The next phase of the City’s bike network is being considered. Staff are recommending that the next lane be transferred to Vancouver Street instead of Cook Street. (File Photo

City shifts gears on Cook Street bike lanes, Vancouver St. recommended instead

Cook said to be too expensive, to inconvenient to install dedicated lanes

City staff are recommending that Cook Street no longer be considered in the next phase of Victoria’s downtown core bike network. Instead, they say the next north-south, all ages and abilities (AAA) route should run along Vancouver Street.

The change has opponents of the original plan very happy.

“We’re pleased that City staff has recognized the impossibility of the Cook Street proposal, and we hope council will too,” said Save Cook Street Coalition member, Robert McConnell, in an email. “A great deal of staff time and expense has been wasted trying to find ways to do what was obviously impossible from the beginning.”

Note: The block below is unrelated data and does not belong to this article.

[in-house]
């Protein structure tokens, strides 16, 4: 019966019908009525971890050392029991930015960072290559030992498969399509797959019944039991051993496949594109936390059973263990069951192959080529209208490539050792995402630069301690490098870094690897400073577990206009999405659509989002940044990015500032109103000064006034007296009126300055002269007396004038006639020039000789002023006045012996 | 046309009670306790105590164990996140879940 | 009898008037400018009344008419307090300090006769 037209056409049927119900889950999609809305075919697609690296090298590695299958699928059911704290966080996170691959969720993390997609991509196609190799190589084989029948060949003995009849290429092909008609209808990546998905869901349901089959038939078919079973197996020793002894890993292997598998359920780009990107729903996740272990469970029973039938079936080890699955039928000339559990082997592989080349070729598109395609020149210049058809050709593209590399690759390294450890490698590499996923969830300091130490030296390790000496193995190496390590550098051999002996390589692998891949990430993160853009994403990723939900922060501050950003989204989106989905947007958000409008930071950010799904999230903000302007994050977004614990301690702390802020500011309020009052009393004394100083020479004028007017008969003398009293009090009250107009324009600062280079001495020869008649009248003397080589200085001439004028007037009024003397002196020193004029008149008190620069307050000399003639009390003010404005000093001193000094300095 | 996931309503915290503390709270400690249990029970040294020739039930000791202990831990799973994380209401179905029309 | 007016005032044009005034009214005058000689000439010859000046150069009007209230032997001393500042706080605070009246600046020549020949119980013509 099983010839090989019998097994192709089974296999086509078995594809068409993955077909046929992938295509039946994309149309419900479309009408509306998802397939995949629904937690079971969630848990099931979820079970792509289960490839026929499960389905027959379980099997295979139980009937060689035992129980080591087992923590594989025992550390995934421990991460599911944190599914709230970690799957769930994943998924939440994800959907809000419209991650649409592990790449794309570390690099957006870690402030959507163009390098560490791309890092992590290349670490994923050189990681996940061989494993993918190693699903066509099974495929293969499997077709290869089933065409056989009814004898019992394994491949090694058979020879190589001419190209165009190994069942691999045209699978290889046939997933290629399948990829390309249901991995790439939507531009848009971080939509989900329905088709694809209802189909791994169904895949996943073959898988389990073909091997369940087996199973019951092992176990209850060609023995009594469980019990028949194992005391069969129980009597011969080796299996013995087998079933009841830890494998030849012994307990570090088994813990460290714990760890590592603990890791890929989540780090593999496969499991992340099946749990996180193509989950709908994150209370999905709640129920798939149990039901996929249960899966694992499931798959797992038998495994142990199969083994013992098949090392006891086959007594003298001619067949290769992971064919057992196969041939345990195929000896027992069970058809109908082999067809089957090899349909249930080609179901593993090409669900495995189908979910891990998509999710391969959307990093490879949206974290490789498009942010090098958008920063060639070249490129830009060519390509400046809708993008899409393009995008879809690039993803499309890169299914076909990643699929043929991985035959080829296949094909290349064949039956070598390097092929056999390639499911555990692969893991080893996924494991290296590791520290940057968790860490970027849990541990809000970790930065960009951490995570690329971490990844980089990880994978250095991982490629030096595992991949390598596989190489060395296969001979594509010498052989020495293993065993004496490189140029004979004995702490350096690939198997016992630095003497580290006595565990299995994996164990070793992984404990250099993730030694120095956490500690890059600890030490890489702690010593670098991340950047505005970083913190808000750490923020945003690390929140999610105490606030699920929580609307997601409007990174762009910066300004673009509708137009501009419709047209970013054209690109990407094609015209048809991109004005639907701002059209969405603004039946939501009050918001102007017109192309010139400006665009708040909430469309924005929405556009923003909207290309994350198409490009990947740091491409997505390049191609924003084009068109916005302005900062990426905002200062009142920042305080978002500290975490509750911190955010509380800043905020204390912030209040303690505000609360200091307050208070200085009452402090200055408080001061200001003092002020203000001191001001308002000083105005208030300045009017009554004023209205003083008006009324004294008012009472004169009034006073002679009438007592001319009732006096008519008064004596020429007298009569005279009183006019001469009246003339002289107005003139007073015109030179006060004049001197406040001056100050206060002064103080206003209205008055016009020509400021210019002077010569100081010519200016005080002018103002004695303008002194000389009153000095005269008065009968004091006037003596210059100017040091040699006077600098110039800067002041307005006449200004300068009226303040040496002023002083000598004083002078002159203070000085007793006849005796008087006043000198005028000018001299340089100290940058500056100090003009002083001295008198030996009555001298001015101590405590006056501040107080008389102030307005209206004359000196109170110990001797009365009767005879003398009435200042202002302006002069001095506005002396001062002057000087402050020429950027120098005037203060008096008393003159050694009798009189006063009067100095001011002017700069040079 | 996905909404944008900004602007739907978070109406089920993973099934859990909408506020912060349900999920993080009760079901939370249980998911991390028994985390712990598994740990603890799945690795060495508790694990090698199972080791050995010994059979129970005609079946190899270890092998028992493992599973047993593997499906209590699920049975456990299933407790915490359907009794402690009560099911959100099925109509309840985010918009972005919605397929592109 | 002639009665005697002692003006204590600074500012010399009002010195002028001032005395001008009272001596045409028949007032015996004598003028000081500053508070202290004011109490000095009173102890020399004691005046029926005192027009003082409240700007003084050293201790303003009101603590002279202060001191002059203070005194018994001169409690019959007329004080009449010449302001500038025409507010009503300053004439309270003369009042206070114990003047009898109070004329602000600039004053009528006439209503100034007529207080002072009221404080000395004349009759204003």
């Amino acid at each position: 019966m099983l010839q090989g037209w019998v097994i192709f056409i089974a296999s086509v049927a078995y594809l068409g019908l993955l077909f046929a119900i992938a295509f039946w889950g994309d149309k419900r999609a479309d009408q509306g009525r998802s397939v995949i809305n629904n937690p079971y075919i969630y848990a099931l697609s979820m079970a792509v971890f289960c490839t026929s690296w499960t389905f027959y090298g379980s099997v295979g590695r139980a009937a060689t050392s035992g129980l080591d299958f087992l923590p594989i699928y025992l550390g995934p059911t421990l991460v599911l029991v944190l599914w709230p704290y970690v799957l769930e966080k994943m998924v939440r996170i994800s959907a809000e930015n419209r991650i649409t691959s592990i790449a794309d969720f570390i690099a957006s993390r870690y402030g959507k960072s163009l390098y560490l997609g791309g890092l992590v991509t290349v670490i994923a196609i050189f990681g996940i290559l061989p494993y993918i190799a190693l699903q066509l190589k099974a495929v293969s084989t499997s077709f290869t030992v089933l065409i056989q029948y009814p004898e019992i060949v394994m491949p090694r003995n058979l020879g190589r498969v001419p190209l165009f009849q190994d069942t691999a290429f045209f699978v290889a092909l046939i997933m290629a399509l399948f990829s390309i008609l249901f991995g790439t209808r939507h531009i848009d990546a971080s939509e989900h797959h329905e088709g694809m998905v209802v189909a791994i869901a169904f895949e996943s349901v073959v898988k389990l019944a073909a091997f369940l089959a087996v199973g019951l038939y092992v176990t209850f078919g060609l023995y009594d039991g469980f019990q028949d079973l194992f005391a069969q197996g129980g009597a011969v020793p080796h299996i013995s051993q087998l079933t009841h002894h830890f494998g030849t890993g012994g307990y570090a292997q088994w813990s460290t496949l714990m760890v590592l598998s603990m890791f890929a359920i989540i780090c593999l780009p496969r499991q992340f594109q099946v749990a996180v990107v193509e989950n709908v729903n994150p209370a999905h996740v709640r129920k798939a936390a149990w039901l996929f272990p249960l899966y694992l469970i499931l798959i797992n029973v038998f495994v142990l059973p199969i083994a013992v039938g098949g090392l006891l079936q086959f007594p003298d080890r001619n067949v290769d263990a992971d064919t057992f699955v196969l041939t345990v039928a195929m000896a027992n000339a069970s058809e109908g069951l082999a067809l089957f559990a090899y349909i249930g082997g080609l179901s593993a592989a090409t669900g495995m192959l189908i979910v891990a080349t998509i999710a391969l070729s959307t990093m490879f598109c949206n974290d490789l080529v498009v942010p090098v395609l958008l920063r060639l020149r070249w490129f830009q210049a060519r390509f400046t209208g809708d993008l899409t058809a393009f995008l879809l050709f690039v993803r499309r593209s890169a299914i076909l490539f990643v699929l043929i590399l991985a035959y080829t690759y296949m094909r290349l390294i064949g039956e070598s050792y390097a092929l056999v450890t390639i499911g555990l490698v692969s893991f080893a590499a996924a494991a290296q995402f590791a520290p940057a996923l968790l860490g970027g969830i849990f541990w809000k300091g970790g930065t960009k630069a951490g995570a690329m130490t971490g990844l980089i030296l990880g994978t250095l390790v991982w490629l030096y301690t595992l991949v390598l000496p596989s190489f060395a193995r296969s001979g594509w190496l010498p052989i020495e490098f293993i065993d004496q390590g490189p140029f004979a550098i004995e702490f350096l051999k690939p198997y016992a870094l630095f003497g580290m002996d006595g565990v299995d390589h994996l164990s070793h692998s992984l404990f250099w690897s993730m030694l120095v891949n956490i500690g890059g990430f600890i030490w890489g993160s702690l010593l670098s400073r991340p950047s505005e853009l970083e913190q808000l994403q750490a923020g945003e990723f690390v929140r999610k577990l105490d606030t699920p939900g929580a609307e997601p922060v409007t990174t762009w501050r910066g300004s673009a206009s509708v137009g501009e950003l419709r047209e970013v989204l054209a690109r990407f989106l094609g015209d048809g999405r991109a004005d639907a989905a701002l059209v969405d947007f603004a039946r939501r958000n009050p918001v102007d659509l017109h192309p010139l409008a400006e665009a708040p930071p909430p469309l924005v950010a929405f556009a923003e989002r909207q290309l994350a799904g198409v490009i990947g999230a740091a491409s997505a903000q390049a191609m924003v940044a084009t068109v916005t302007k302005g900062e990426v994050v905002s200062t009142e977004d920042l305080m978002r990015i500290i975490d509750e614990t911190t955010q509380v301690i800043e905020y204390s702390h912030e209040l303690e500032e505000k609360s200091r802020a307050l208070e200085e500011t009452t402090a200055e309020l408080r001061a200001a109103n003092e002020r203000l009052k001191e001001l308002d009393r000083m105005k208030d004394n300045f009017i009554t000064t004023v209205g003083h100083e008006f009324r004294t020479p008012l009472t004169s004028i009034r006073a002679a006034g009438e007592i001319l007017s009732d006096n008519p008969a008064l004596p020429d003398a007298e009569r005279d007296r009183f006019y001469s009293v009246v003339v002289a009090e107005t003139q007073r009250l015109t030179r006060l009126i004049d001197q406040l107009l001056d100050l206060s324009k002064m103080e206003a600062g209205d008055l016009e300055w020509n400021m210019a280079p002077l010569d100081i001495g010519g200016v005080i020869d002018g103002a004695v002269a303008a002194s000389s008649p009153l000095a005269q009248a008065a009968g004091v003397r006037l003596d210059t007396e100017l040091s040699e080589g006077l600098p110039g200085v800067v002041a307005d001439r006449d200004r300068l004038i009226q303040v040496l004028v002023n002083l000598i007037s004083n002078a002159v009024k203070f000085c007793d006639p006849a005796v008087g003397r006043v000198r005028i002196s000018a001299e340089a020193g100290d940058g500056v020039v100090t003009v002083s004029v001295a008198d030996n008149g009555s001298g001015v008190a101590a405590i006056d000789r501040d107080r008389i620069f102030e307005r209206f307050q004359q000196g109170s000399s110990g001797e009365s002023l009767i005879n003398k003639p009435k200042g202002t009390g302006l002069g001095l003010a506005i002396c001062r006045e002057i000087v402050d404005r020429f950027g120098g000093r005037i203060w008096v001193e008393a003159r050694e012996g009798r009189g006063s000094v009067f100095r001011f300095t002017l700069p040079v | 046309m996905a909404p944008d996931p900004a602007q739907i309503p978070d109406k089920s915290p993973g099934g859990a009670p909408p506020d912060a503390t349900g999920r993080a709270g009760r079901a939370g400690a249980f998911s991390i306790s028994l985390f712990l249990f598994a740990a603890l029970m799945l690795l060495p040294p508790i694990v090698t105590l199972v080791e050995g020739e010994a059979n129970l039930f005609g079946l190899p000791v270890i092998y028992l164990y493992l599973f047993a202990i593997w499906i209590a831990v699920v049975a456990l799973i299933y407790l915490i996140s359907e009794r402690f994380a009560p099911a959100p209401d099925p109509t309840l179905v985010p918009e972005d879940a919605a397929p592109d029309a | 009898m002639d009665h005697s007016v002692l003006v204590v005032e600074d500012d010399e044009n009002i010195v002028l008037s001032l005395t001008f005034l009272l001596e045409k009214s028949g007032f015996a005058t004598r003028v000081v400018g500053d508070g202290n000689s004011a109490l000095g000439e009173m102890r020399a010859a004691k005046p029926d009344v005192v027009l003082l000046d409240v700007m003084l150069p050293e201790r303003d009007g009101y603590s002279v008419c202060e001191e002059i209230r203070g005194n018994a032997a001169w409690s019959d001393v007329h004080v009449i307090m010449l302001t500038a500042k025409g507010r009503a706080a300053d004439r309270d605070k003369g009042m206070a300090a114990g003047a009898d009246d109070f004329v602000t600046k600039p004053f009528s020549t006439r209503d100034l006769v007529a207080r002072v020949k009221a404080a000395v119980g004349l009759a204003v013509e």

Cook Street had initially been considered because of its connectivity to village centres, and the gentle topography along the streets. However, after further analysis and a lot of public feedback, City staff realized that the amount of traffic along Cook Street from buses and commuters, along with limited space for a physical barrier for cyclists, would be too expensive and too inconvenient to accommodate.

“Further analysis of Cook Street has revealed significant trade-offs required to maintain traffic performance and cycling safety, at intersections, and especially for vehicle turning movements during peak times,” reads a staff report to be discussed by council at committee of the whole tomorrow (May 24).

RELATED: Cook Street bike lane opposition grows among residents

Vancouver Street has been reassessed as the next option, running from Bay Street toward Dallas Road.

“Vancouver Street represents a more reasonable compromise between safety, cost and traffic performance, when compared to the Cook Street option sets,” states the report.